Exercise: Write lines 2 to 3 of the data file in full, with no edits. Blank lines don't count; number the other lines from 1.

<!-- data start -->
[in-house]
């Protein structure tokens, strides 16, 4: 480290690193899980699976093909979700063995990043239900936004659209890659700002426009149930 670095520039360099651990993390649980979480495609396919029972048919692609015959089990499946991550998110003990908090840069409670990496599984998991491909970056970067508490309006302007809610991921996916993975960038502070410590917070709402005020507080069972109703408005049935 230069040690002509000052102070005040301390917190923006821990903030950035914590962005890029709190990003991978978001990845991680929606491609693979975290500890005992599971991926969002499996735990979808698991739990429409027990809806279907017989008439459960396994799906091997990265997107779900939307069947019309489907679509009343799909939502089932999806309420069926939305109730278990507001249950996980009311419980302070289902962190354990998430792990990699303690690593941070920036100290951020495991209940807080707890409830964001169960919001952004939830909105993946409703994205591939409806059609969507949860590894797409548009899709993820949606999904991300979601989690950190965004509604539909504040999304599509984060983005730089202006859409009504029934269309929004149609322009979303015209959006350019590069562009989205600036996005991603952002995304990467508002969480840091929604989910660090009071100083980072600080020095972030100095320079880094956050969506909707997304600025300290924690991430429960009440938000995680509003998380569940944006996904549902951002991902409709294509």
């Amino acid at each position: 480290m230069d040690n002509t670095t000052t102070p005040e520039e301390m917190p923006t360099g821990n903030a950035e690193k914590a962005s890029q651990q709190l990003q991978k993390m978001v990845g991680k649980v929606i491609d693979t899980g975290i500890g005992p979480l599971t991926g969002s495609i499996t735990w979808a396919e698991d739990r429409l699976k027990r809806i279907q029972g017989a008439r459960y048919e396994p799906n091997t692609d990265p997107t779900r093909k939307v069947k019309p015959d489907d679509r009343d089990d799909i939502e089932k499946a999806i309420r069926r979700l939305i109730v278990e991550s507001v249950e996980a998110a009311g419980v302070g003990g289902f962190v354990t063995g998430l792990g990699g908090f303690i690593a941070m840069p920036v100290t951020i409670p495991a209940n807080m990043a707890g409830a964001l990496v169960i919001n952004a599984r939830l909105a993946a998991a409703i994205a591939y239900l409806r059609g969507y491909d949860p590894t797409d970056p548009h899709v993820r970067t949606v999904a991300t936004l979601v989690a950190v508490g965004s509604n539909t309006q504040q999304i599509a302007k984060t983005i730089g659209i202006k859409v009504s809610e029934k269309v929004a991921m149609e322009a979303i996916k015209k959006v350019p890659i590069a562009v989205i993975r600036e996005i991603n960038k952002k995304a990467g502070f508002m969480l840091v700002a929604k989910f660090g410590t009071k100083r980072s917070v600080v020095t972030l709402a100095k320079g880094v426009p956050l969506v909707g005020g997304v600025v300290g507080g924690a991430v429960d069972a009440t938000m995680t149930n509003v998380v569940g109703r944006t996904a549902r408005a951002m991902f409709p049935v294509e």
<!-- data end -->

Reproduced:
């Protein structure tokens, strides 16, 4: 480290690193899980699976093909979700063995990043239900936004659209890659700002426009149930 670095520039360099651990993390649980979480495609396919029972048919692609015959089990499946991550998110003990908090840069409670990496599984998991491909970056970067508490309006302007809610991921996916993975960038502070410590917070709402005020507080069972109703408005049935 230069040690002509000052102070005040301390917190923006821990903030950035914590962005890029709190990003991978978001990845991680929606491609693979975290500890005992599971991926969002499996735990979808698991739990429409027990809806279907017989008439459960396994799906091997990265997107779900939307069947019309489907679509009343799909939502089932999806309420069926939305109730278990507001249950996980009311419980302070289902962190354990998430792990990699303690690593941070920036100290951020495991209940807080707890409830964001169960919001952004939830909105993946409703994205591939409806059609969507949860590894797409548009899709993820949606999904991300979601989690950190965004509604539909504040999304599509984060983005730089202006859409009504029934269309929004149609322009979303015209959006350019590069562009989205600036996005991603952002995304990467508002969480840091929604989910660090009071100083980072600080020095972030100095320079880094956050969506909707997304600025300290924690991430429960009440938000995680509003998380569940944006996904549902951002991902409709294509």
């Amino acid at each position: 480290m230069d040690n002509t670095t000052t102070p005040e520039e301390m917190p923006t360099g821990n903030a950035e690193k914590a962005s890029q651990q709190l990003q991978k993390m978001v990845g991680k649980v929606i491609d693979t899980g975290i500890g005992p979480l599971t991926g969002s495609i499996t735990w979808a396919e698991d739990r429409l699976k027990r809806i279907q029972g017989a008439r459960y048919e396994p799906n091997t692609d990265p997107t779900r093909k939307v069947k019309p015959d489907d679509r009343d089990d799909i939502e089932k499946a999806i309420r069926r979700l939305i109730v278990e991550s507001v249950e996980a998110a009311g419980v302070g003990g289902f962190v354990t063995g998430l792990g990699g908090f303690i690593a941070m840069p920036v100290t951020i409670p495991a209940n807080m990043a707890g409830a964001l990496v169960i919001n952004a599984r939830l909105a993946a998991a409703i994205a591939y239900l409806r059609g969507y491909d949860p590894t797409d970056p548009h899709v993820r970067t949606v999904a991300t936004l979601v989690a950190v508490g965004s509604n539909t309006q504040q999304i599509a302007k984060t983005i730089g659209i202006k859409v009504s809610e029934k269309v929004a991921m149609e322009a979303i996916k015209k959006v350019p890659i590069a562009v989205i993975r600036e996005i991603n960038k952002k995304a990467g502070f508002m969480l840091v700002a929604k989910f660090g410590t009071k100083r980072s917070v600080v020095t972030l709402a100095k320079g880094v426009p956050l969506v909707g005020g997304v600025v300290g507080g924690a991430v429960d069972a009440t938000m995680t149930n509003v998380v569940g109703r944006t996904a549902r408005a951002m991902f409709p049935v294509e």